Some tips for using a reciprocating saw include wearing protective eyewear and gloves, using the correct blade for the job and rocking the blade slowly to cut through an object more quickly. Brace your body on something firm such as a wall, table or ladder to avoid injury when the saw finishes the cut.
When working with an extension cord, a heavy-duty cord is necessary to draw enough amps; light-duty household cords are insufficient.
Resting the shoe, the flat piece of the saw where the blade attaches, flush with the cutting surface reduces vibration and increases the speed of cutting. Keeping an even grip on the both of the handles of the saw also improves control and evenness in cutting.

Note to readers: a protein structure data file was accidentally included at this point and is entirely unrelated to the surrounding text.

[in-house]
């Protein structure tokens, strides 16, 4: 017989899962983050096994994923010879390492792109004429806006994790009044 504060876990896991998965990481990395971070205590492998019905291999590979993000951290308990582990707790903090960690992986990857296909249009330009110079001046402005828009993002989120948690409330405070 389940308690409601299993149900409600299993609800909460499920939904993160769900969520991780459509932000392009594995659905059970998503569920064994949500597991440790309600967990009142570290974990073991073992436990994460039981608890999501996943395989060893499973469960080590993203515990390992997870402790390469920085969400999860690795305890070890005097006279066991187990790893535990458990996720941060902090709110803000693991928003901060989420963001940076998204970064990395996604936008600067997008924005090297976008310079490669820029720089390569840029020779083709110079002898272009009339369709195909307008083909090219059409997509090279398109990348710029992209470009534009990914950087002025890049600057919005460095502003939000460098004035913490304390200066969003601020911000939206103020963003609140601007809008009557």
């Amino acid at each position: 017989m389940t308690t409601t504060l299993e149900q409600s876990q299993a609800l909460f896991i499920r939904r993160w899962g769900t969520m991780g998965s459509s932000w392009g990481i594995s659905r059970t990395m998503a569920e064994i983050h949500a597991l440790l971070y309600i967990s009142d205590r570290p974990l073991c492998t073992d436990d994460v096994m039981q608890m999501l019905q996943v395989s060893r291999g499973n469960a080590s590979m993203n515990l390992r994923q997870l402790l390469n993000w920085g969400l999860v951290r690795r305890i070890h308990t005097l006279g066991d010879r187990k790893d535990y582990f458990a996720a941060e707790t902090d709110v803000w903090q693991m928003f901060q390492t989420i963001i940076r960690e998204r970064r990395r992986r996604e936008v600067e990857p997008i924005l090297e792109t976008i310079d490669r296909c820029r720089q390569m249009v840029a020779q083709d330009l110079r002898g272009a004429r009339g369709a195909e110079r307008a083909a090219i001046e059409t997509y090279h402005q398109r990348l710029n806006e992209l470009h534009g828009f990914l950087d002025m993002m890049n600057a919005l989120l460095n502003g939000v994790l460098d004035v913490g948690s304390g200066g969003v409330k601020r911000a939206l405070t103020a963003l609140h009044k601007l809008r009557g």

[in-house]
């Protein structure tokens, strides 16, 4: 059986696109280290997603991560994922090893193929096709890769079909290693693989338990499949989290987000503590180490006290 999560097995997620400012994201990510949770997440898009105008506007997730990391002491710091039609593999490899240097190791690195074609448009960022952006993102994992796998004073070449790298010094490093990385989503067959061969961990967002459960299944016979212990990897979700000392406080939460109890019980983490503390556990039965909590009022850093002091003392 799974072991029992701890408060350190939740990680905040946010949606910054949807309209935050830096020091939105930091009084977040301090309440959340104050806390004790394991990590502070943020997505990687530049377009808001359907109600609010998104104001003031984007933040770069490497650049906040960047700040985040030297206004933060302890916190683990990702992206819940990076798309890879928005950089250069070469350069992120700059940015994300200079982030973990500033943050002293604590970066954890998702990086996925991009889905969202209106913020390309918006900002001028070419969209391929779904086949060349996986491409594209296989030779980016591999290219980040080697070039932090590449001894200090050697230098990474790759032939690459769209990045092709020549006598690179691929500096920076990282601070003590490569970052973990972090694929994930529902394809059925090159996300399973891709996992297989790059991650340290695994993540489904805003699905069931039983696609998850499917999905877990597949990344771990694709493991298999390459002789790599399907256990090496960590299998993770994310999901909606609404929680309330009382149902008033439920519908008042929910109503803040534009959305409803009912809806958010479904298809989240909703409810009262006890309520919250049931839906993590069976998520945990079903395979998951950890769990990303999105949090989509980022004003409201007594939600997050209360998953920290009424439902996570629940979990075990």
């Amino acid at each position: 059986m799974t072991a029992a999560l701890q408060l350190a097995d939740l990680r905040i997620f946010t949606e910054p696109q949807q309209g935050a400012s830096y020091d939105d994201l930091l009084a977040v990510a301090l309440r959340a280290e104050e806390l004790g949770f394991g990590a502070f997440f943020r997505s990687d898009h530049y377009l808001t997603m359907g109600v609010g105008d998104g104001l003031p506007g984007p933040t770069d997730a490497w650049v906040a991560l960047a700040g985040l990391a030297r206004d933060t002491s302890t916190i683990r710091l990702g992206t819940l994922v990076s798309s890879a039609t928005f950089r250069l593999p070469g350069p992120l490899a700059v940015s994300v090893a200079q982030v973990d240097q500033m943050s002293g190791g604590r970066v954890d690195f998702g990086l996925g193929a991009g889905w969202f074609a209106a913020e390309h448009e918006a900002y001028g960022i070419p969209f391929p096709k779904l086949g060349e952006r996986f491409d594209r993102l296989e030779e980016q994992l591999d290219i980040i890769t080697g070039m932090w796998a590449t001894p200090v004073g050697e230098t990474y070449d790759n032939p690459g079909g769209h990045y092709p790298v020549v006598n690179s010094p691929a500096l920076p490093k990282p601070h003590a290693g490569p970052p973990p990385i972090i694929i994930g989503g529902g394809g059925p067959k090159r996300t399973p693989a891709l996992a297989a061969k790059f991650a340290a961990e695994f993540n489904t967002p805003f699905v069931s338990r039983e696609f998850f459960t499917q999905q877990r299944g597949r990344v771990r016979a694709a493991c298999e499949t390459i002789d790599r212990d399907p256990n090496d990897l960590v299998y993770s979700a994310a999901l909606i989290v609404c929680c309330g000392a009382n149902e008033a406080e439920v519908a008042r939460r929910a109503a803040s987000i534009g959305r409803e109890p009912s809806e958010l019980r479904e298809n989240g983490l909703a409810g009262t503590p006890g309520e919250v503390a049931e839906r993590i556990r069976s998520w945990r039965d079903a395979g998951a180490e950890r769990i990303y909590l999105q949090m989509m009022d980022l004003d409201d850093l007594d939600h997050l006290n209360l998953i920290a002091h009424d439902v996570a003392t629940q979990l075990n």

Choosing the right blade for the saw improves performance, although multi-purpose blades can handle most cutting tasks. In general, when deciding on the teeth per inch, or TPI, a higher number works effectively to cut thin objects such as plywood or metal siding because they reduce bouncing and fraying.
Demolition blades are wide and thick and designed to cut through construction lumber and nails. Blades with more teeth are effective when cutting through metal because they are easier to control. For evening something flush to a surface, longer blades allow bending and curving for easier maneuverability.